It is 50 years since the death of our famous local artist, Johé Gormand of Toury. See this previous blog.
And every year at the midsummer solstice when the moon is full we go for the Balade des Lucioles. Every year there are surprises. There is no limit to the imagination and artistry of the organisers.
Pascale and Jean-Louis in their wedding hats
As a theme this year Pascale took one of the stories written by Johé Gormand. On meeting outside the Foyer we acted out the scenario of a wedding of a couple from two well to do Cortambert families.
There was a dance in the barn, the only musician being a tiny accordianist, nicknamed le Niallé, who made up for his lack of stature by his enthusiasm. When midnight struck the couple slipped away and the guests went round the houses searching for them.
Back in the barn little le Niallé was plied with the best Chardonnay by the uncle of the bride and became even more witty and animated. But he’d made two promises to his wife, Françoise – to not get drunk and to be home before morning. The first broken promise led to the breaking of the second.
When the wedding guests had departed Le Niallé set off home. He walked through Varanges before taking the path through the woods towards Cluny.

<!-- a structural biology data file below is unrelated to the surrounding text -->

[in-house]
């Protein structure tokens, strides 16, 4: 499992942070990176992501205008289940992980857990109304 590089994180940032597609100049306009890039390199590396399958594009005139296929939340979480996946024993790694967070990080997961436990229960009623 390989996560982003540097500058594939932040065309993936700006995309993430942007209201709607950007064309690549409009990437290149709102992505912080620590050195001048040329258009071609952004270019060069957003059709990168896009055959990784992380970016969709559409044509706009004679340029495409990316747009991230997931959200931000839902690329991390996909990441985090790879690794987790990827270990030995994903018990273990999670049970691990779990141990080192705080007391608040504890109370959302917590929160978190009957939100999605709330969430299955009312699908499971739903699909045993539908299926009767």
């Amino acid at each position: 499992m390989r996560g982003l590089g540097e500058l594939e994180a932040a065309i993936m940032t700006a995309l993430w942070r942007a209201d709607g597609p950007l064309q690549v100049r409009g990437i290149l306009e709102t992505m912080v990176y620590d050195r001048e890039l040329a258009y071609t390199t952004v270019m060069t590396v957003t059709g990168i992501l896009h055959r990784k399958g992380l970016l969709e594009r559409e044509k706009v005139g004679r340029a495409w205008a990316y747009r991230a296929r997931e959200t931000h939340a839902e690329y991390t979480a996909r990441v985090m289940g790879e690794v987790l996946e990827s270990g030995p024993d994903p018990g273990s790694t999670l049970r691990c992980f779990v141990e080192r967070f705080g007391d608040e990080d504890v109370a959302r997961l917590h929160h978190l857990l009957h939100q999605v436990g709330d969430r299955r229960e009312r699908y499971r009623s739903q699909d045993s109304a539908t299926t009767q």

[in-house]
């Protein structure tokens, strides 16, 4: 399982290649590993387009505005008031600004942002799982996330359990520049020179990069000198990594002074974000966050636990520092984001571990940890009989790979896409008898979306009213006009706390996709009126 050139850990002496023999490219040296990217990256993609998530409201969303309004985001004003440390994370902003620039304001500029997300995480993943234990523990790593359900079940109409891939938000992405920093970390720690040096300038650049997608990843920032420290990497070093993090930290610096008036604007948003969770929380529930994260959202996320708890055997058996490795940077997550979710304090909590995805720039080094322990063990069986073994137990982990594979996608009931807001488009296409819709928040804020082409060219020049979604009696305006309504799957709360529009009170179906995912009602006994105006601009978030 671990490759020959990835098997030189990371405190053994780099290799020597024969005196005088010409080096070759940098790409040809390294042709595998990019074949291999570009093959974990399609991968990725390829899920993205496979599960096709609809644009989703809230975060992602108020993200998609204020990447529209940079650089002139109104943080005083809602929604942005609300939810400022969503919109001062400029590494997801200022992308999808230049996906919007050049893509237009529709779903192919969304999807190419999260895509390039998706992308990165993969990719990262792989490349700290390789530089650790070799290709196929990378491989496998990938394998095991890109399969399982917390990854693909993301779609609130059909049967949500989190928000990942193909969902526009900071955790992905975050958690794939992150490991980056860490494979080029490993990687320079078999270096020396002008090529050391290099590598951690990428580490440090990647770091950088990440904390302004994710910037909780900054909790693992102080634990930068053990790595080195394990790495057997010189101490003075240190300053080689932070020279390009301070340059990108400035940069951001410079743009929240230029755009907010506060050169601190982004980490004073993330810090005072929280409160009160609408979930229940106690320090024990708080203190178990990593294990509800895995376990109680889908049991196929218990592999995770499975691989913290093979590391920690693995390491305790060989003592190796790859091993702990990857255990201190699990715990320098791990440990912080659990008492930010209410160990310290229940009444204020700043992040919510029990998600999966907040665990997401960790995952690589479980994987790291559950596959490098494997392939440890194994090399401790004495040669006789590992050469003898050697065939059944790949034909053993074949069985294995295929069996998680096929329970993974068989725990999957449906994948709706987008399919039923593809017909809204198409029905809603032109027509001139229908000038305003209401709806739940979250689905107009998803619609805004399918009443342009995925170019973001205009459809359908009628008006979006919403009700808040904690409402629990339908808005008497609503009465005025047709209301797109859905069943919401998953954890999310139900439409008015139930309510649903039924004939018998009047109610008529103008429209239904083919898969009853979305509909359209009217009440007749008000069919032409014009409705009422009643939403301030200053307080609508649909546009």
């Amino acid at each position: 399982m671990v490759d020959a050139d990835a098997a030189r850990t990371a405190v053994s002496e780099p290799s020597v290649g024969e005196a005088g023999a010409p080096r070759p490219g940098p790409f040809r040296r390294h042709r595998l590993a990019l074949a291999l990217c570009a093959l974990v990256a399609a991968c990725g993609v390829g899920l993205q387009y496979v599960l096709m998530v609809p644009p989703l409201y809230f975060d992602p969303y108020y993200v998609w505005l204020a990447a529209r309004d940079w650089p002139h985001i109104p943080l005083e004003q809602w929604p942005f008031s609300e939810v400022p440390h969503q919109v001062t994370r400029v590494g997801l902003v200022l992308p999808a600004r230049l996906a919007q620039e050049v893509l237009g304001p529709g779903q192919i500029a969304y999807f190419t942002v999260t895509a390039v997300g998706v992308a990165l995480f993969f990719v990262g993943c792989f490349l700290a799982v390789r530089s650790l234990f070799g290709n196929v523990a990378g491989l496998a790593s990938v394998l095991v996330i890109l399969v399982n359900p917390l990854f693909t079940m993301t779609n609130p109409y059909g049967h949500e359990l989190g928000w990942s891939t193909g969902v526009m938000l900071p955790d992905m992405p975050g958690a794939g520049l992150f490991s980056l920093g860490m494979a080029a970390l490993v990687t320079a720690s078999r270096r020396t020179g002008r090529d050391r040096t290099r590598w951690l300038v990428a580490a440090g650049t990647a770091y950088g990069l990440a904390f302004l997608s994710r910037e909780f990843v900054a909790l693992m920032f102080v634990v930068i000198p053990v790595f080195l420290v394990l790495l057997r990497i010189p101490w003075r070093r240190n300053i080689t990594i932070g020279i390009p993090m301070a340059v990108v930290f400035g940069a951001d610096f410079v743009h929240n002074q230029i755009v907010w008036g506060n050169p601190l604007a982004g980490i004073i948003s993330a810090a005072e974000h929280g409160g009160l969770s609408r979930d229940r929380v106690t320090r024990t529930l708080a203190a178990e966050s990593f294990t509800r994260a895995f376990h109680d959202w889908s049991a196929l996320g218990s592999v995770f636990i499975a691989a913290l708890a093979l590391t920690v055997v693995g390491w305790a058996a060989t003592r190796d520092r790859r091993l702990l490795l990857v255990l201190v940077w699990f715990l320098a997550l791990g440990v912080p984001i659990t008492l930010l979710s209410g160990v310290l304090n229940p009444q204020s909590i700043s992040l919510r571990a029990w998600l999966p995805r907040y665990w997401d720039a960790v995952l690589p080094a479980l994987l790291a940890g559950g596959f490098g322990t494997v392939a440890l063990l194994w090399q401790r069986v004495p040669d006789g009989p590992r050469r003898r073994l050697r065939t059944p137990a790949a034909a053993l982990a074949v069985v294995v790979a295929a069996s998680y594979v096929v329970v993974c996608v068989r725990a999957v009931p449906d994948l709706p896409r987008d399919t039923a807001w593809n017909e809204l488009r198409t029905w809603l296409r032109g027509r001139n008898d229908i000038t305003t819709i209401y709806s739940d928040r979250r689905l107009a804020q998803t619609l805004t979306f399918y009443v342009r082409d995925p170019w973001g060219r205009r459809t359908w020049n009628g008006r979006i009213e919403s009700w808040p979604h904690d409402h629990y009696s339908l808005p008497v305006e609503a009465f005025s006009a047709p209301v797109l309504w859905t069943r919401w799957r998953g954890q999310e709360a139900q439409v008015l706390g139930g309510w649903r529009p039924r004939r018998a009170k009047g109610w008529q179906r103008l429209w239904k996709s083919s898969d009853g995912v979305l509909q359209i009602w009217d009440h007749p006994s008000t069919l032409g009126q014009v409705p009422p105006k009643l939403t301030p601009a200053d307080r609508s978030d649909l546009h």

At this point we drove off in procession towards Cluny until we reached the Bois de la Cotte. We continued on foot, descending the hill towards the voie verte. By this time night had fallen and the people threading their way along the woodland paths with their torches looked like a line of fireflies.
Deep in the woods le Naillé was so drunk he began to hallucinate, walking into a tree which enraged him. But suddenly he froze in terror as he heard the howling of wolves. Despite his drunkeness le Niallé managed to climb a small oak from where he could look down into the red glowing eyes of the five wolves who were clawing at his puny tree. He tried appealing to the wolves to leave him alone, telling them that Françoise would beat him and he’d hurt for 8 days. This had no effect so he resorted to throwing a branch into the midst of the wolves who ran off.
We too heard the sound of wolves and in the darkness we saw the luminous shapes of five voracious wolves….
Next morning le Niallé awoke to find his clothes were in tatters and he had lost the seat of his trousers. Luckily the local policeman came by and le Niallé implored him to go and plead his case with Françoise and to fetch him some clothes.
We walked on through the woods and up the path back to the Cluny road.
Le Niallé did not dare to play for any more weddings but soon regained his spirits by playing his accordian for his friends.
From Johé Gormand’s “Les loups et le Niallé” April 1928
Back at the Foyer we found a wedding feast. So here we raised our glasses to the unfortunate le Niallé and celebrated the Cortambert marriage by sending up a Chinese lantern.
Thanks to everyone whose hard work made this evening’s balade so enjoyable. I’m sure Johé Gormand would have been pleased.